New Concepts for Gelation of Alginate and its Derivatives

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Bioengineering applications require materials that offer tunable and precise control over material properties. In particular, hydrogels of the polysaccharide, alginate have been widely studied for applications such as drug-delivery vehicles, matrices for encapsulation of cells, and scaffolds for tissue engineering. The ability of alginate to form a physically cross-linked hydrogel under mild conditions is a key factor for many applications. Traditionally, alginate gelation has been induced by the addition of divalent ions like calcium (Ca2+). In this work, we explore new ways to induce gelation of alginate or its derivatives. These new routes are of interest because they can allow researchers to circumvent current limitations and moreover they can also enable new applications. Three new concepts are explored: (1) ionic gelation activated by light; (2) ionic gelation activated by an enzyme and its substrate; (3) gelation of hydrophobically modified alginate mediated by biological cells.

In our first study, we demonstrate a concept for ionic gelation of alginate in response to light, which enables us to create chemically erasable and spatially selective patterns of alginate gels. We impart light responsiveness by combining alginate, an insoluble calcium vector (e.g., CaCO3) and a light responsive component, viz. a photoacid generator (PAG). Upon UV irradiation, the PAG dissociates to release H+ ions, which react with the CaCO3 to generate free Ca2+ in-situ. In turn, the Ca2+ ions cross-link the alginate to form a gel. We show photopatterning of alginate gels, which are used to entrap contents (e.g., microparticles) and subsequently release them by a Ca2+ chelator.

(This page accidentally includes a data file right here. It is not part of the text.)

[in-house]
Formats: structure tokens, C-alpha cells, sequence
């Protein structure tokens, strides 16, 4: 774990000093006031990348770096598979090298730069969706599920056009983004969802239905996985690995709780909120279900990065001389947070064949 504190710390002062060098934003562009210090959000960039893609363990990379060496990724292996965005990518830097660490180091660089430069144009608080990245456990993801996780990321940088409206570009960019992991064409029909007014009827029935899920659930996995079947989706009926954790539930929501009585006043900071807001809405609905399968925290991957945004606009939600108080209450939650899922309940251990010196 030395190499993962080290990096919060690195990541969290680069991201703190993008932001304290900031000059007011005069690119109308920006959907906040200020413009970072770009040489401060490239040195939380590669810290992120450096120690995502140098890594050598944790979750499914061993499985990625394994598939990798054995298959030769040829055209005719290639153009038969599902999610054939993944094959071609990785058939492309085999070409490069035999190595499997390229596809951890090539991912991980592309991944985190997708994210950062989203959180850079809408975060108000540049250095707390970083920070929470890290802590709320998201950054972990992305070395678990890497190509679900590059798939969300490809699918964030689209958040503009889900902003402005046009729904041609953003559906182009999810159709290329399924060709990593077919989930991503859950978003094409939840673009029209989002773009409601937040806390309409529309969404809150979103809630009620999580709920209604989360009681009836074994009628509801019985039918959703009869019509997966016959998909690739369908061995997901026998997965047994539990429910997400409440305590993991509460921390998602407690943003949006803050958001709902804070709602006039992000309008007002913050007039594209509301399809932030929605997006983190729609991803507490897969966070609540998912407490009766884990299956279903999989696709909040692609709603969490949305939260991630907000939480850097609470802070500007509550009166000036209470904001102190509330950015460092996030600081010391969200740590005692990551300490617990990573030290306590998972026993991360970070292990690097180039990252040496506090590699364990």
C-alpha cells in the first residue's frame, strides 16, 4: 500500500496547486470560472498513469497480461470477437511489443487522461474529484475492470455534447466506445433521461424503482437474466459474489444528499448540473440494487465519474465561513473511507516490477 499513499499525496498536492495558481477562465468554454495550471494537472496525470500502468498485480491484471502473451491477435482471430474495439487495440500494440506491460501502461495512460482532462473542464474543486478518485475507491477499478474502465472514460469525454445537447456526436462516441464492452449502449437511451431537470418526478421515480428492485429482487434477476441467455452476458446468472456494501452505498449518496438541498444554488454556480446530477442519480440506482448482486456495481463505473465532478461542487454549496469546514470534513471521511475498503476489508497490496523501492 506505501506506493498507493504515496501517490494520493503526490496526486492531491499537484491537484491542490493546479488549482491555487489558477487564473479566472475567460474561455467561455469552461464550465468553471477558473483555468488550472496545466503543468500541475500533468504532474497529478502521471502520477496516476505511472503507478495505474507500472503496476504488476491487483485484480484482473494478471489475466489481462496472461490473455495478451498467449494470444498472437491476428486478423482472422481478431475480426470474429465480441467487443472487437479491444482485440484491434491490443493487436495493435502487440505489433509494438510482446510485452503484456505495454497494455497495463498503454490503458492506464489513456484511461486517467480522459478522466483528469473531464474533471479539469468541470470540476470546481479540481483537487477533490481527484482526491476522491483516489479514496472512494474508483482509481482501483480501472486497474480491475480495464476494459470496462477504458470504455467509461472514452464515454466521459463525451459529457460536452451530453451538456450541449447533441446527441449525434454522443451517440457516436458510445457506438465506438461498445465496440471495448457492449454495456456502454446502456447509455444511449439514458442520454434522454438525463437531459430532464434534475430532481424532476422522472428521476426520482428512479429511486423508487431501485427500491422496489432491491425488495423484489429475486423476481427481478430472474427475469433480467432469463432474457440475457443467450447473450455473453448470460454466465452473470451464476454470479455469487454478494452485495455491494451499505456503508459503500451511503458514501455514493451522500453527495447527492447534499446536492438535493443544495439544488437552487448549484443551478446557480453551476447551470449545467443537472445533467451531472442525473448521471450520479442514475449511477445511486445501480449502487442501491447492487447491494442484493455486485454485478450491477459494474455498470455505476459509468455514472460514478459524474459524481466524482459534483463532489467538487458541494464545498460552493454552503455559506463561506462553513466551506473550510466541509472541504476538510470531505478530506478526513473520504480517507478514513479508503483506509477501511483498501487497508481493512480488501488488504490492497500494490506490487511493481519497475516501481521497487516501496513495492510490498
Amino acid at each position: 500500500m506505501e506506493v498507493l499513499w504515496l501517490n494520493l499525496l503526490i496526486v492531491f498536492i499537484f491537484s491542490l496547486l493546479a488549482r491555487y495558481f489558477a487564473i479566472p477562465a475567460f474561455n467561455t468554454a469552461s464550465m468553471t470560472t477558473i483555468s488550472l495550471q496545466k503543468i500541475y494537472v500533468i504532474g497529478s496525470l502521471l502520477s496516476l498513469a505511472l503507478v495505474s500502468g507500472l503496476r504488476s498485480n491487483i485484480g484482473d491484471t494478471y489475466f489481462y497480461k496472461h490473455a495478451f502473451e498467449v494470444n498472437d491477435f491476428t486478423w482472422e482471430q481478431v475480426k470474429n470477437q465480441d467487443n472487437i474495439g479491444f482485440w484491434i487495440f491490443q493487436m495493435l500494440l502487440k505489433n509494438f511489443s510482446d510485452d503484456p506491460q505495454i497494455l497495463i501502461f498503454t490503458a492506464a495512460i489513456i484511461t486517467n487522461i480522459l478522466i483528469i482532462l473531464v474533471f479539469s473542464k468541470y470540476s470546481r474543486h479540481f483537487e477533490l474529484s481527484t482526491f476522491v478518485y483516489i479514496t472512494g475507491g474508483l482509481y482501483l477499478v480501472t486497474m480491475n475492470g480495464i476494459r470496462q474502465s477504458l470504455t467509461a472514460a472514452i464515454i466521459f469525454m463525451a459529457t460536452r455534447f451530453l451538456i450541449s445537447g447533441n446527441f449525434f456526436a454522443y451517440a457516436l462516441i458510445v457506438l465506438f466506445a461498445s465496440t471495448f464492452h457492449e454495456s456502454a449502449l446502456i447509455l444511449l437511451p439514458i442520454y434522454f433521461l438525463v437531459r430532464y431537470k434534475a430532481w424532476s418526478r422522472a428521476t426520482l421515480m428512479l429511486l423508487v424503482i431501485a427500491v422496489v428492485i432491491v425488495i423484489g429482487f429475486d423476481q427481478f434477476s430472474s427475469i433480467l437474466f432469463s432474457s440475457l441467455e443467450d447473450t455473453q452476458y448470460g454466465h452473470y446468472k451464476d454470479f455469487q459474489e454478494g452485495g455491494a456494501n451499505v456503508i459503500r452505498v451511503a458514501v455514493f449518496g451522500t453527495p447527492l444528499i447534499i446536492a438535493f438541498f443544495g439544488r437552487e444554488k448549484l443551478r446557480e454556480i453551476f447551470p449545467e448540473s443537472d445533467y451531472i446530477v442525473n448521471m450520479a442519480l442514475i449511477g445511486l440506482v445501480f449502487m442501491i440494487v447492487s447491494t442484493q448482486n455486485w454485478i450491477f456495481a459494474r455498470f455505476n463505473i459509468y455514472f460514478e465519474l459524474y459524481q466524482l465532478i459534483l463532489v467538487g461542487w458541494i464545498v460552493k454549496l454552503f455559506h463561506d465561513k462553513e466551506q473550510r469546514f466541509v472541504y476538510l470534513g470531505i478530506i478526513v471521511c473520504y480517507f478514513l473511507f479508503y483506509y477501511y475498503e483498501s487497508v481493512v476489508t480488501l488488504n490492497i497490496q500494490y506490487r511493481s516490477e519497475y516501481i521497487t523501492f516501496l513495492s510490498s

In our second study, we demonstrate enzymatic gelation of alginate. Here, we use an enzyme/substrate reaction to generate H+ ions. The components of our system are glucose oxidase (GOx, enzyme), glucose (substrate), alginate and CaCO3. First, GOx catalyzes oxidation of glucose to generate H+ ions. These H+ ions solubilize CaCO3 and release free Ca2+ ions in-situ. In turn, Ca2+ ions cross-link alginate chains into a gel. A sol-gel transition is observed only when GOx senses and catalyzes glucose. By exploiting the specificity of the enzyme for its substrate, we use this concept to build a visual test for the presence of glucose in an unknown product.

In our final study, we induce gels by combining a hydrophobically modified (hm) derivative of alginate with biological cells. Gelation occurs due to hydrophobic interactions between the grafted hydrophobes and the bilayers of biological cells. The polymer chains thus get attached to the cells and bridge the cells into a three-dimensional network. This gelation can also be reversed (to release the cells) by addition of a supramolecule, α-cyclodextrin, which has a hydrophobic binding pocket that binds to the hydrophobes. Cell gelation by hm-alginate may be useful in cell culture and tissue engineering applications. As a step towards these potential applications, we show that the process of gelation by hm-alginate is benign to the cells.